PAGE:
Israel's foolish boycott backtrack
Israel's decision on Sunday to backtrack on its boycott of the U.N. Human Rights Council, and to attend the council's Universal Periodic Review in Geneva on Tuesday, was disappointing. If this, as was reported in Haaretz, is because Germany warned of the "severe diplomatic damage" that would ensue if Israel remained steadfast, it is downright disgusting.
Israel severed ties with the UNHRC a year and a half ago, in March 2012, after having grown completely fed up with being the repeated target of unfair resolutions. The UNHRC was established in 2006 to replace the U.N. Commission on Human Rights, which allowed countries with poor human rights records to be members.
Now there's a hoot. Anyone who expected the name change to make a difference in the snake pit that puts primitive Third World states headed by abusive despots on a par with North America and Europe ought to have his head examined.
In fact, in the Orwellian universe we all currently occupy, the very term "human rights" means the exact opposite. When embedded in a title of an organization, it is a clear indicator of that body's bias towards the forces that would bring down Western values. The fact that even U.N. Secretary-General Ban Ki-moon and his predecessor, Kofi Annan, accused the UNHRC of disproportionate focus on Israeli violations of human rights shows just how pernicious and pointless it is.
Indeed, according to U.N. Watch -- a non-governmental organization whose mission is "to monitor the performance of the U.N. by the yardstick of its own charter" -- the Human Rights Council "has criticized Israel on 27 separate occasions, in resolutions that grant effective impunity to Hamas, Hezbollah and their state sponsors."
In addition, its "fixation with Israel is not limited to resolutions. Israel is the only country listed on the council's permanent agenda. Moreover, Israel is the only country subjected to an investigatory mandate that examines the actions of only one side, presumes those actions to be violations, and which is not subject to regular review."
It is this sorry state of affairs that prompted the U.S., under George W. Bush, to boycott the council. Naturally, President Barack Obama brought the U.S. back into its bosom.
Nor should it come as a surprise that Saudi Arabia and China are being vetted in Geneva this week for seats on the council. Saudi Arabia has been in the headlines over the past few days due to a video-gone-viral featuring women -- gasp! -- driving. China's massive oppression, too, is completely on the record.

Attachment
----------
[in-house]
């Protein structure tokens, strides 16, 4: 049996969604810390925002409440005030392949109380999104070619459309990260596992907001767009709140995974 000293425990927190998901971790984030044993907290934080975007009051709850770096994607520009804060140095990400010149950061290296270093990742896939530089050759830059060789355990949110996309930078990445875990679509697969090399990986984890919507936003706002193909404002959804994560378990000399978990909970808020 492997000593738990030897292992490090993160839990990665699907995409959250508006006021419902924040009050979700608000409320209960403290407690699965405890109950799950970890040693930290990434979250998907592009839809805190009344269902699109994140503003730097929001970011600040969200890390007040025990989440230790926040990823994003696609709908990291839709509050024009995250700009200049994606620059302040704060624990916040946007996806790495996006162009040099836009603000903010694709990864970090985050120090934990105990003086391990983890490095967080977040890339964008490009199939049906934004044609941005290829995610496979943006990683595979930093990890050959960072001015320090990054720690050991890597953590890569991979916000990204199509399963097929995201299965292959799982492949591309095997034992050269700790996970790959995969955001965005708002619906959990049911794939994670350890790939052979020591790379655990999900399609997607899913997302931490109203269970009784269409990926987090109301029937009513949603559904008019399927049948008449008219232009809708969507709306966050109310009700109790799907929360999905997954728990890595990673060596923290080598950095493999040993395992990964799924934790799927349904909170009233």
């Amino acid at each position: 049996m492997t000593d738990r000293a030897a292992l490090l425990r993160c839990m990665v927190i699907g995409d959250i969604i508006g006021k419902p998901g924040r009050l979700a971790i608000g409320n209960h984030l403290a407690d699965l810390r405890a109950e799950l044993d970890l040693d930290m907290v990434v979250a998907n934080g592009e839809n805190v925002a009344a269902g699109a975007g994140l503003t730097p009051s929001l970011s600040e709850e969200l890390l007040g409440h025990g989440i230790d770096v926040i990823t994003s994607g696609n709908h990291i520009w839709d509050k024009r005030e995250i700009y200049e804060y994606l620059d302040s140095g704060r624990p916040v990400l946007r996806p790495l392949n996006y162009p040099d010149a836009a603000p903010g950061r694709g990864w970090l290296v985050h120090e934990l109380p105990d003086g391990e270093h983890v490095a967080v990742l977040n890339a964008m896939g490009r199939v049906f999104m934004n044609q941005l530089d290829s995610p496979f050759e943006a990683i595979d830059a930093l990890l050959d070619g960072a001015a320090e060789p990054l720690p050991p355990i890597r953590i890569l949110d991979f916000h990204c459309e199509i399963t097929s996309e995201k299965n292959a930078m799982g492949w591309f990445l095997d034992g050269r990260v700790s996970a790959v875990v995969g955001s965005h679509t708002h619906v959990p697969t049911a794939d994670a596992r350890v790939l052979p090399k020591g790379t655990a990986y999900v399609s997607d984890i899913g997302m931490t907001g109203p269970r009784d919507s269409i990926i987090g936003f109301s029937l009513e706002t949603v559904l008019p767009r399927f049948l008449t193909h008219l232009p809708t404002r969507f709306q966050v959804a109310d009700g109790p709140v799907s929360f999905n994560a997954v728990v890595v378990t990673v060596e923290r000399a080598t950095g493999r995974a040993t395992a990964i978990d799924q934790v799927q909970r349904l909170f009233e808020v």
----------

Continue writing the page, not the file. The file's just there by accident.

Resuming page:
Objections to these two repressive regimes sitting on a council charged with monitoring and safeguarding the world's freedom of association and assembly, freedom of expression, freedom of belief and religion, women's rights, LGBT rights and the rights of racial and ethnic minorities were expressed by delegates from the U.S., Britain, Canada and Germany. Tibetan activists held protests outside.
Among the countries backing the bids of Saudi Arabia and China were Turkey, Somalia, Pakistan and Egypt. True colors make for strange bedfellows, that's for sure.
Meanwhile, other paragons of virtue planning to run in November to fill 14 seats on the council for the term that begins in 2014 include Algeria, Chad, Cuba, Russia and Vietnam.
It is beyond unfathomable, then, that Israel reversed its decision to stay away. No good can come of its subjecting itself, yet again, to the hypocritical judgment of its detractors. Worse still, ahead of Tuesday's Universal Periodic Review, Israel had to submit a report defending its human rights activities and progress, particularly in light of "information" provided to the council by left-wing NGOs about its ostensibly poor track record on this score.
According to the Jerusalem Post, the Israeli report "provided a positive account of advances in … issues [of] gender, disabilities, human trafficking, children, education, migrants and Bedouin."
On the Palestinians, the report stated: "Israel is willing to make painful compromises towards peace and will act to achieve this through negotiations conducted on the basis of mutual recognition, signed agreements and cessation of violence."
The outcome of this pathetic exercise in futility will become apparent by the end of the week. But since the best predictor of the future is the past, Israel would have done better -- and been far wiser -- to uphold its boycott.
Ruthie Blum is the author of "To Hell in a Handbasket: Carter, Obama, and the 'Arab Spring.'"